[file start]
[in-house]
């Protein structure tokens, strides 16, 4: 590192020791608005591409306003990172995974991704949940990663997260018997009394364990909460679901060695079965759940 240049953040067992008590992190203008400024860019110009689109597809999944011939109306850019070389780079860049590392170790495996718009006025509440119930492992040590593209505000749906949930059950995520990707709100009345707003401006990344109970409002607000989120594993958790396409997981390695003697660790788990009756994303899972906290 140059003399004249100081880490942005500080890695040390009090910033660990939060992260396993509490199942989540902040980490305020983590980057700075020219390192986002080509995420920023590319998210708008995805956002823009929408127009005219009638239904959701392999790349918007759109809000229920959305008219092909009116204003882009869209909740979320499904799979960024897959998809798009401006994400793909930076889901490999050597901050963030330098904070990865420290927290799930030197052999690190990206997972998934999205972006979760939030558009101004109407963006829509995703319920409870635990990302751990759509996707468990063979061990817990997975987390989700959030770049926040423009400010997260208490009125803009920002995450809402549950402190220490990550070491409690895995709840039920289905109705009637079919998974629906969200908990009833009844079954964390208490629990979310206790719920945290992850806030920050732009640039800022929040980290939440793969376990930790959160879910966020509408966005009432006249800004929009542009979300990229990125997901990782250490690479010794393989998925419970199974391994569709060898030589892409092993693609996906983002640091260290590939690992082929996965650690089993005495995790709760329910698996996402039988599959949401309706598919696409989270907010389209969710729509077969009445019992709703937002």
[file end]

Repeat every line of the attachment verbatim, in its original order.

[in-house]
């Protein structure tokens, strides 16, 4: 590192020791608005591409306003990172995974991704949940990663997260018997009394364990909460679901060695079965759940 240049953040067992008590992190203008400024860019110009689109597809999944011939109306850019070389780079860049590392170790495996718009006025509440119930492992040590593209505000749906949930059950995520990707709100009345707003401006990344109970409002607000989120594993958790396409997981390695003697660790788990009756994303899972906290 140059003399004249100081880490942005500080890695040390009090910033660990939060992260396993509490199942989540902040980490305020983590980057700075020219390192986002080509995420920023590319998210708008995805956002823009929408127009005219009638239904959701392999790349918007759109809000229920959305008219092909009116204003882009869209909740979320499904799979960024897959998809798009401006994400793909930076889901490999050597901050963030330098904070990865420290927290799930030197052999690190990206997972998934999205972006979760939030558009101004109407963006829509995703319920409870635990990302751990759509996707468990063979061990817990997975987390989700959030770049926040423009400010997260208490009125803009920002995450809402549950402190220490990550070491409690895995709840039920289905109705009637079919998974629906969200908990009833009844079954964390208490629990979310206790719920945290992850806030920050732009640039800022929040980290939440793969376990930790959160879910966020509408966005009432006249800004929009542009979300990229990125997901990782250490690479010794393989998925419970199974391994569709060898030589892409092993693609996906983002640091260290590939690992082929996965650690089993005495995790709760329910698996996402039988599959949401309706598919696409989270907010389209969710729509077969009445019992709703937002």